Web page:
Bowing to pressure, White House to host bipartisan briefing on Russia investigation

The White House is planning a separate meeting for bipartisan House and Senate leaders to receive classified information related to the Russia investigation, responding to pressure over a decision to exclude Democrats from a highly anticipated Thursday briefing.

The group, known as the Gang of Eight, will huddle with officials representing the Justice Department, law enforcement and intelligence on Thursday afternoon — two hours after the same group of officials will hold a solo meeting with Republican lawmakers. 

Thursday’s planned meeting with only House Republicans “will proceed as previously scheduled,” White House spokesman Raj Shah said — with no Democrats present. It is set for noon on Thursday, according to the Justice Department (DOJ). 

That meeting is expected to cover the use of a confidential informant in the early months of the FBI’s counterintelligence investigation of the Trump campaign. 
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In a new development revealed by the DOJ on Wednesday night, White House chief of staff John KellyJohn Francis KellyMORE will attend both meetings. White House press secretary Sarah Huckabee Sanders had previously said that he would not attend, although he was brokering the original meeting. 

White House officials threw together Thursday's briefing for GOP lawmakers after Trump demanded the Justice Department investigate unsubstantiated allegations that the FBI "planted" a "spy" on his 2016 campaign.

House Intelligence Committee Chairman Devin NunesDevin Gerald NunesHouse Republicans introduce legislation to give states 0 million for elections Nunes declines to answer if he received information from Ukraine lawmaker meant to damage Biden White House, Congress talk next coronavirus relief bill as COVID-19 continues to surge MORE (R-Calif.), a vocal Trump backer, has subpoenaed documents he believes could substantiate those claims.

Many suspect that Trump’s GOP allies are using the document requests to muddy the waters in the Russia probe and perhaps lay the groundwork for firing the officials who are leading it, such as Deputy Attorney General Rod RosensteinRod RosensteinFBI officials hid copies of Russia probe documents fearing Trump interference: book Sally Yates to testify as part of GOP probe into Russia investigation Graham releases newly declassified documents on Russia probe MORE.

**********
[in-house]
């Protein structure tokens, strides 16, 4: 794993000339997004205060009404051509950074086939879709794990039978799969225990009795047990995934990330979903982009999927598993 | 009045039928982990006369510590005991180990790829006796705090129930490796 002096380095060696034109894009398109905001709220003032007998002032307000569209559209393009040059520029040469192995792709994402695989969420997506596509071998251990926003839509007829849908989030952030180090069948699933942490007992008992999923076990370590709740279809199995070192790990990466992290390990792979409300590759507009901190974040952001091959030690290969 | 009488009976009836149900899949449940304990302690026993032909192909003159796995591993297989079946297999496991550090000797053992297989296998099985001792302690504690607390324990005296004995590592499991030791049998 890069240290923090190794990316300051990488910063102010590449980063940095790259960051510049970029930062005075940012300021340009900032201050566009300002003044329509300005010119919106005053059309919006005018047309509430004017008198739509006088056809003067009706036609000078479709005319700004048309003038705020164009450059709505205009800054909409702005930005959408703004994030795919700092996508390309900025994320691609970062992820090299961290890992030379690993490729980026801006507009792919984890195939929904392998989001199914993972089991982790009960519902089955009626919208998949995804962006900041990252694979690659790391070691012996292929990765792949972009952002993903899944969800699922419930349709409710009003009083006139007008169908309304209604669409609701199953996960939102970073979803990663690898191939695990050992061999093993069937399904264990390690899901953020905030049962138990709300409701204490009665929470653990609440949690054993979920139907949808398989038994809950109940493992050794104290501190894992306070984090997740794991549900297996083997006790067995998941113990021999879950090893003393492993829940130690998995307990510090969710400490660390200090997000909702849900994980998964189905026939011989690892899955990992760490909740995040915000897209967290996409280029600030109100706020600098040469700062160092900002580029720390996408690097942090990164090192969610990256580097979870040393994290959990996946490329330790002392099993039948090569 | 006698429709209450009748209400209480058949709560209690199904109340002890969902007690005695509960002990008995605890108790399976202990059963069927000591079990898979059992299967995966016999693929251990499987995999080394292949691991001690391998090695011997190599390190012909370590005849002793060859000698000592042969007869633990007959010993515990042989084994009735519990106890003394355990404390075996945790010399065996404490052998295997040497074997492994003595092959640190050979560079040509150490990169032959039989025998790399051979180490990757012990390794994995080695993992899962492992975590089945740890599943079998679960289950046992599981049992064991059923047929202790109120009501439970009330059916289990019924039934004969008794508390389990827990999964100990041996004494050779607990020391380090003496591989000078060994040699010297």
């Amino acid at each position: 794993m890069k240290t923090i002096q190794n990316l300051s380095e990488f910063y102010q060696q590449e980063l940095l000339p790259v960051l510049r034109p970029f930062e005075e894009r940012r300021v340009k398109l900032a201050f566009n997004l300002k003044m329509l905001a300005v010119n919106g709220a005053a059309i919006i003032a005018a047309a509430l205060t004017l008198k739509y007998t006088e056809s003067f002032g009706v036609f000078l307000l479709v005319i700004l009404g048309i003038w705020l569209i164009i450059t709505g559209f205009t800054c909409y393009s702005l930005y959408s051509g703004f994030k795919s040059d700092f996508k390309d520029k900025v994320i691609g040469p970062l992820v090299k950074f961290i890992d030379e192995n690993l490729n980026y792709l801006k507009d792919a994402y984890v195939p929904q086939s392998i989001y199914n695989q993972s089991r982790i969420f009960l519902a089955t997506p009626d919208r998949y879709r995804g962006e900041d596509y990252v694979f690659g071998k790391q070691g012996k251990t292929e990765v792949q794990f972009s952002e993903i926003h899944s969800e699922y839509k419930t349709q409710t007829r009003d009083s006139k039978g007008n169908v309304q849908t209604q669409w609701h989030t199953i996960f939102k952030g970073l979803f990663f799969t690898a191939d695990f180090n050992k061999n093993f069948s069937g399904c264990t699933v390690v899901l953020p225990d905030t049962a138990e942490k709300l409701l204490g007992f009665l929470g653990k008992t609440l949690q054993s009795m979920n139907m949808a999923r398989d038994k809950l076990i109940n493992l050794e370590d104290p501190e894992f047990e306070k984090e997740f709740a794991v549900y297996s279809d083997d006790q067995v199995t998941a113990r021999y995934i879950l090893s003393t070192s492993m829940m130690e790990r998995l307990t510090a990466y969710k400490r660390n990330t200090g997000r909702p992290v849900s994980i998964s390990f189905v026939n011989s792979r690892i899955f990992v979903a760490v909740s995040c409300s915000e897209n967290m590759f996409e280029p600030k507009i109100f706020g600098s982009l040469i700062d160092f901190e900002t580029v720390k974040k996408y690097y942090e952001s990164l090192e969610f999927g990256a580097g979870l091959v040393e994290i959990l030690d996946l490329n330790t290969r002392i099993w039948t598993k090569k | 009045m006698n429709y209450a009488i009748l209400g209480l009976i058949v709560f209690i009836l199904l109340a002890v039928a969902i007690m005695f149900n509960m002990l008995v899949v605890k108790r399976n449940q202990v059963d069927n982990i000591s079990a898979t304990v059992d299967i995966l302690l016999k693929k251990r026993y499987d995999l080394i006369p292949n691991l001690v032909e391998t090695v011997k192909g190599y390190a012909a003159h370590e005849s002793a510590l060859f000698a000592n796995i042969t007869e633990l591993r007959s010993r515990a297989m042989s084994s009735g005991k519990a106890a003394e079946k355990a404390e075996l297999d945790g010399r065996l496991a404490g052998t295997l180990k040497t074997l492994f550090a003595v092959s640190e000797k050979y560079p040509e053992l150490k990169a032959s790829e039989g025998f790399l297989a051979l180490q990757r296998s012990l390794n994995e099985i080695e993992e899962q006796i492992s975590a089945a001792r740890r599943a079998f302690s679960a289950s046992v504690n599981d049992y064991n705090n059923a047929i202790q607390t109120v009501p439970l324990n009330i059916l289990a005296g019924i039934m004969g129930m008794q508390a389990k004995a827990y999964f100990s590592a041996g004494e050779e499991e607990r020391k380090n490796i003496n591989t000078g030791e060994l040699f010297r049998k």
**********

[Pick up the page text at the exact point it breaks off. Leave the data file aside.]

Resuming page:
But Democrats in both chambers have been clamoring to receive a bipartisan briefing on the matter since the White House announced that only Nunes and House Oversight and Government Reform Committee Chairman Trey GowdyHarold (Trey) Watson GowdySenate GOP set to ramp up Obama-era probes More than two dozen former prosecutors, judges, active trial lawyers support DOJ decision to dismiss Michael Flynn case Sunday shows preview: As states loosen social distancing restrictions, lawmakers address dwindling state budgets MORE (R-S.C.) would be meeting with senior Justice Department and intelligence officials to discuss allegations.

The Gang of Eight includes the Republican and Democratic leaders of the House and Senate as well as both parties' leaders of the House and Senate intelligence panels.

Senate Minority Leader Charles SchumerChuck SchumerCoronavirus talks on life support as parties dig in, pass blame Senate Democrats push to include free phone calls for incarcerated people in next relief package Trump backs plan to give airlines another billion in aid MORE (D-N.Y.) and House Minority Leader Nancy PelosiNancy PelosiCoronavirus talks on life support as parties dig in, pass blame On The Money: Pessimism grows as coronavirus talks go down to the wire | Jobs report poised to light fire under COVID-19 talks | Tax preparers warn unemployment recipients could owe IRS Top Democrats say postmaster confirmed changes to mail service amid delays MORE (D-Calif.) wrote a letter to the Justice Department on Wednesday requesting a briefing for the full "gang," but they wanted it in lieu of the GOP-only briefing.

Sanders explained the initial decision to leave Democrats out was because they had not requested the information and therefore did not deserve to be “randomly invited.”

Trump’s critics had feared that if only Republicans were allowed to view the information, they could use it for political purposes.

Less than 24 hours before that proposed meeting, however, it remained unclear what information the two GOP lawmakers would be told.

But that meeting will not be the first time Nunes has been briefed by the Justice Department without his Democratic counterpart on the committee.

The top Democrat on the House Intelligence Committee, Rep. Adam SchiffAdam Bennett SchiffGOP chairmen hit back at accusation they are spreading disinformation with Biden probe Schiff, Khanna call for free masks for all Americans in coronavirus aid package House Intelligence panel opens probe into DHS's involvement in response to protests MORE (D-Calif.), in the past has received a separate but reportedly identical briefing on Nunes-led requests.

Schiff told reporters on Tuesday night that the Justice Department and the FBI had told him that Nunes "refused" to receive the briefings in the same room as Schiff.

The dueling briefings are highly unusual in intelligence oversight and signal the depths of partisan rancor on the House Intel panel.

--Updated 10:29 p.m.